Some call me a Luddite… but there are times when I think technology is a curse… and the enclosure of our minds reminds me of what Oliver Goldsmith wrote in the 18th Century about the Enclosure Acts in England (known as “Congregación” in the Spanish-Speaking world…) about “Where wealth accumulates and men decay.”
Oddly enough, I think that from the advent of electric lights and the telephone, we all became slaves to technology (not to mention the illusions of luxurious wealth it creates). Hand held telephones with computer capabilities are indeed distracting and quite possibly, literally, “mind blowing” (which is to say—independent memory substituting and hence erasing, creativity disabling… all, but eliminating…)
Where now is the time to set outside under the stars and use our individual imaginations to generate stories and explanations, to compare them and develop them under the tropical or temperate skies?
Think of the Maya and Mesopotamian Calculation of the eclipse tables, of the accumulated memory needed to produce them, at first passed on merely from generation to generation who gazed at the night sky in lieu of sleeping. What did it take to construct the Maya Calendar, or invent hieroglyphs or cuneiform writing? It took imagination coupled with expressive time.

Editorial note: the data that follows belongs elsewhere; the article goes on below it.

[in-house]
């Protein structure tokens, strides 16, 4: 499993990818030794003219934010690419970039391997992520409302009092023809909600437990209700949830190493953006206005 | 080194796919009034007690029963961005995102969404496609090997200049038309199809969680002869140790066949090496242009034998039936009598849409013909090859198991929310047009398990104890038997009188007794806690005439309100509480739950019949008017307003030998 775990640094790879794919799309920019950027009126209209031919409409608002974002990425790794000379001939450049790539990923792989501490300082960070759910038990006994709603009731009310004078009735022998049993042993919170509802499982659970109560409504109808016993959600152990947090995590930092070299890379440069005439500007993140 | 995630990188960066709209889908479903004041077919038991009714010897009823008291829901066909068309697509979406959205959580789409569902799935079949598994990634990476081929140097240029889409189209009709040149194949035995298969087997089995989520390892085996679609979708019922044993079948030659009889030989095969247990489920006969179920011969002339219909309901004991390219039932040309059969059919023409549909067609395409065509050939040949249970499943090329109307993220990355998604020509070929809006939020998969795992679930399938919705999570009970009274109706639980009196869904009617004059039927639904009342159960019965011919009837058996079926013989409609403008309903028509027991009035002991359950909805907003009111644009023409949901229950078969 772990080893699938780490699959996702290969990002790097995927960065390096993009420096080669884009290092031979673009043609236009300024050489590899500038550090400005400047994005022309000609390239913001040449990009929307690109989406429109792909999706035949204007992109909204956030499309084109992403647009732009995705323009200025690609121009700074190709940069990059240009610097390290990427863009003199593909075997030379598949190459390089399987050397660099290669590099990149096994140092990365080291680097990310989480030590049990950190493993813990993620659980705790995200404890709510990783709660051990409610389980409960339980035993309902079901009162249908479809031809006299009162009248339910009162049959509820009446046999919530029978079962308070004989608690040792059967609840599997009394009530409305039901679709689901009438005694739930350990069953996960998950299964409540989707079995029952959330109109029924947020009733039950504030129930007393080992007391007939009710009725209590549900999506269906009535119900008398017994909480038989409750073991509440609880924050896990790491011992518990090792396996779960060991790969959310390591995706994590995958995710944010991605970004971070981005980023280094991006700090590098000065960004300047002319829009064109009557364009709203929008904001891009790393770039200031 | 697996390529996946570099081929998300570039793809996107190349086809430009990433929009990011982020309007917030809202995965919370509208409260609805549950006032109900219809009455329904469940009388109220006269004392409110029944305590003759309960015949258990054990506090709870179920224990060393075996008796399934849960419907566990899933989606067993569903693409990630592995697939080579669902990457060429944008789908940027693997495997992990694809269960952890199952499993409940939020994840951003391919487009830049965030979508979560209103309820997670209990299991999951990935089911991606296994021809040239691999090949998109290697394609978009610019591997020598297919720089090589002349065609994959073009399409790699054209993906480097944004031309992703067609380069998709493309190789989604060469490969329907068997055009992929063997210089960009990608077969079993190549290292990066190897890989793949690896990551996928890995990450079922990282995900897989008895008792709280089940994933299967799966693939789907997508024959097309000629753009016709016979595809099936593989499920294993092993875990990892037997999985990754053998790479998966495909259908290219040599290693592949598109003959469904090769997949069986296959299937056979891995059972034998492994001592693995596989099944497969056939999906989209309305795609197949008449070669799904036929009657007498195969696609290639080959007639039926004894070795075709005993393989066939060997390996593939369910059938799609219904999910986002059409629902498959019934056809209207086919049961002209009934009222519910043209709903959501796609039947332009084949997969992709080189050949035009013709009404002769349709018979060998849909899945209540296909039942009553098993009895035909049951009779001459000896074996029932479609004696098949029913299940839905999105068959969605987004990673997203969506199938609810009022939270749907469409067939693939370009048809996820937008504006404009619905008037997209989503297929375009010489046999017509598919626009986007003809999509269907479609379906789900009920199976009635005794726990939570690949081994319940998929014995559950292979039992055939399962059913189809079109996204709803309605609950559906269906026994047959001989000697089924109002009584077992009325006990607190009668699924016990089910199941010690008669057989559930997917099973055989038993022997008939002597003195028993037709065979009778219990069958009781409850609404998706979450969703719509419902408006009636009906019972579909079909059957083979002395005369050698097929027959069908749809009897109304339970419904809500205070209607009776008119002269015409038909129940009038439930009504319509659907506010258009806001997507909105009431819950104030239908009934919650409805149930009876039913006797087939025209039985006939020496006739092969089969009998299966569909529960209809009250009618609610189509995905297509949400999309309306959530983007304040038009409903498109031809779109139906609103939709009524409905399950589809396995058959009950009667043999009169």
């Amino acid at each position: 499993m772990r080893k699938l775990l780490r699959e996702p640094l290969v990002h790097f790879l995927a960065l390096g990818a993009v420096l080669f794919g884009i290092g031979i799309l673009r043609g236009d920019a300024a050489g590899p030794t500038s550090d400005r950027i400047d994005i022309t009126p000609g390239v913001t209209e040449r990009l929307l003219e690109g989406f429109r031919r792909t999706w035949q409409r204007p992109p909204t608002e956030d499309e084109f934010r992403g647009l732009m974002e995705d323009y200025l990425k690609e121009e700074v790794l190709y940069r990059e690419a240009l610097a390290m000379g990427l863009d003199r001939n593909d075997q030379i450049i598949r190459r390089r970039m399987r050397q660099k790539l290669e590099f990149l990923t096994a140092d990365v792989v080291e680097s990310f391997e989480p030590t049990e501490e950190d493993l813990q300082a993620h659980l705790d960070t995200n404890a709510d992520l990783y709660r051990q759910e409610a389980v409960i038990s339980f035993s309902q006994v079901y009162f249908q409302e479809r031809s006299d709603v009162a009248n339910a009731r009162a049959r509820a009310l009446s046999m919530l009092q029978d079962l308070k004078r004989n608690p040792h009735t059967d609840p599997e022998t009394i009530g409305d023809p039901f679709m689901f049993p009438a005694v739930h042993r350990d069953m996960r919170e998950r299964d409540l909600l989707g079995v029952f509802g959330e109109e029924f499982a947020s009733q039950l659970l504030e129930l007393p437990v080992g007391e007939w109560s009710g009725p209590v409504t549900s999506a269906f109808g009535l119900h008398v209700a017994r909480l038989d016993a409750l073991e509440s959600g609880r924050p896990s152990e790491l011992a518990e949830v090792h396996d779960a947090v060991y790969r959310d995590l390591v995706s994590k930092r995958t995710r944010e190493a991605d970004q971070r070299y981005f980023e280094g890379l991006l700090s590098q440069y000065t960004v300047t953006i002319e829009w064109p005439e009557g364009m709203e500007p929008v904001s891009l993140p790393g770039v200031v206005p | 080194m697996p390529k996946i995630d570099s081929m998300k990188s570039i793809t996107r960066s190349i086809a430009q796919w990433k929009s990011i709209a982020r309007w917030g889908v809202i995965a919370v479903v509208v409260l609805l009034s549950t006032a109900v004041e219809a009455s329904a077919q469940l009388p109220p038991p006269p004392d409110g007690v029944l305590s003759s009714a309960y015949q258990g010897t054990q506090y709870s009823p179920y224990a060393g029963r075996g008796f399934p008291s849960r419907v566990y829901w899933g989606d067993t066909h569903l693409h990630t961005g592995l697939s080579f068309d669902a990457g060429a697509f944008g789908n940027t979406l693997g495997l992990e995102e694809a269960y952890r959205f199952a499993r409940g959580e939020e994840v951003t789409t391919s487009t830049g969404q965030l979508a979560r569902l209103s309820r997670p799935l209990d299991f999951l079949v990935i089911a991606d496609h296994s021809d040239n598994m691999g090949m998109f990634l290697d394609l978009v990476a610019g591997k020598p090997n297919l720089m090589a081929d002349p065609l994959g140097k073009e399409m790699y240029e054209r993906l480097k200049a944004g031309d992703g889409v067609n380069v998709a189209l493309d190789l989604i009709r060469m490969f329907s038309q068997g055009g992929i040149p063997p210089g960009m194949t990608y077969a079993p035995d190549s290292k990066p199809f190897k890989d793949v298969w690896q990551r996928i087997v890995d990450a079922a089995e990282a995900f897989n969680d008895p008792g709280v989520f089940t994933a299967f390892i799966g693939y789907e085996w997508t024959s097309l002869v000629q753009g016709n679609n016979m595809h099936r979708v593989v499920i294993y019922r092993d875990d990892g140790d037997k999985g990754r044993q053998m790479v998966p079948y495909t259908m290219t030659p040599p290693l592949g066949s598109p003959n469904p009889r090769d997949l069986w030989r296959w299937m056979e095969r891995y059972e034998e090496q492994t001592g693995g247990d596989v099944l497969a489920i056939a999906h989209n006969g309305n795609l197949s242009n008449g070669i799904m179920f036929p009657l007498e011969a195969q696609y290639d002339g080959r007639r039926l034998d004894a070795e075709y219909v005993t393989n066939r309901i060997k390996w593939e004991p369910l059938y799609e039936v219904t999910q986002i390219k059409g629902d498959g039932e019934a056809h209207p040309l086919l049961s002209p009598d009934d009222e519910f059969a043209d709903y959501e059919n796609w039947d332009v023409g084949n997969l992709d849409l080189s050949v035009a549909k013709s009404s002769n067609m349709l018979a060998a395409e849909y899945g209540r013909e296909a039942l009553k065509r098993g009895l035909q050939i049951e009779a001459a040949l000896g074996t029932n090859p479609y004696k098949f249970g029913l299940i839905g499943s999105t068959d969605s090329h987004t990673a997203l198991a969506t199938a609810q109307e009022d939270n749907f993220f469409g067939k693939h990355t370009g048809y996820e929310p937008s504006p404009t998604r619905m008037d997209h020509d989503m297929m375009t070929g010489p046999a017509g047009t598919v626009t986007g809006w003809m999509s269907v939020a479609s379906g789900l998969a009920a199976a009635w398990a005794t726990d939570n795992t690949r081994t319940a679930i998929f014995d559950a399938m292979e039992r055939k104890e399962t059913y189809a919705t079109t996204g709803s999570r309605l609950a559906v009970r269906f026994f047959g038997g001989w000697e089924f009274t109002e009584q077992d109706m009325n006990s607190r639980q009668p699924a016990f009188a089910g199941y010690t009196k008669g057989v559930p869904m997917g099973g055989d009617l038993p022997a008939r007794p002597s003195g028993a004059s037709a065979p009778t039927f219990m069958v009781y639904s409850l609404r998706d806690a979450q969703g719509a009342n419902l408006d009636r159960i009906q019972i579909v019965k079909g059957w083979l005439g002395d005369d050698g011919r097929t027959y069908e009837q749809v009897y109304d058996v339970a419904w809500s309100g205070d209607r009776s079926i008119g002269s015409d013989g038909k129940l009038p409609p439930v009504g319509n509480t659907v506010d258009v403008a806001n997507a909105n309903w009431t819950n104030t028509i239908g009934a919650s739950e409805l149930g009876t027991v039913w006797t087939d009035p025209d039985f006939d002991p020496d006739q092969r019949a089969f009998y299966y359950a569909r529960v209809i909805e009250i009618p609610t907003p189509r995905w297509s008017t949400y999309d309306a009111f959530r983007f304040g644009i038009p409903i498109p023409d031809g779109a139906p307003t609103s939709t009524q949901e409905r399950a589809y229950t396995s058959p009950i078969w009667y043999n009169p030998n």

There is no doubt that our individual lives are longer now. But is it the flood of information that lengthens them? No, it is the oldest “lowest tech” of all luxuries—running water inside and the better use of plants and minerals as drugs or medicines, combined with antiseptics and habits of cleanliness which were not beyond the imagination or insights of the authors of Deuteronomy and Leviticus, although many of their actual taboos seem pointless to us now.
The times in my life when I have thought most deeply are those when I am completely or very nearly completely cut off from the modern world. That was the power and majesty of anthropological and archaeological fieldwork in my life, to bring me to places where I got Time Magazine and a good Newspaper at most once every week, and the rest of the time I lived in isolation with the Maya or Central American peasants who had never seen a television, although they had heard of them, and most of whom had never even once spoken on a telephone. I was privileged in catching a brief glimpse of that world in the 1970s-1980s before it vanished, swept away in the flood of new technology in the 1990s.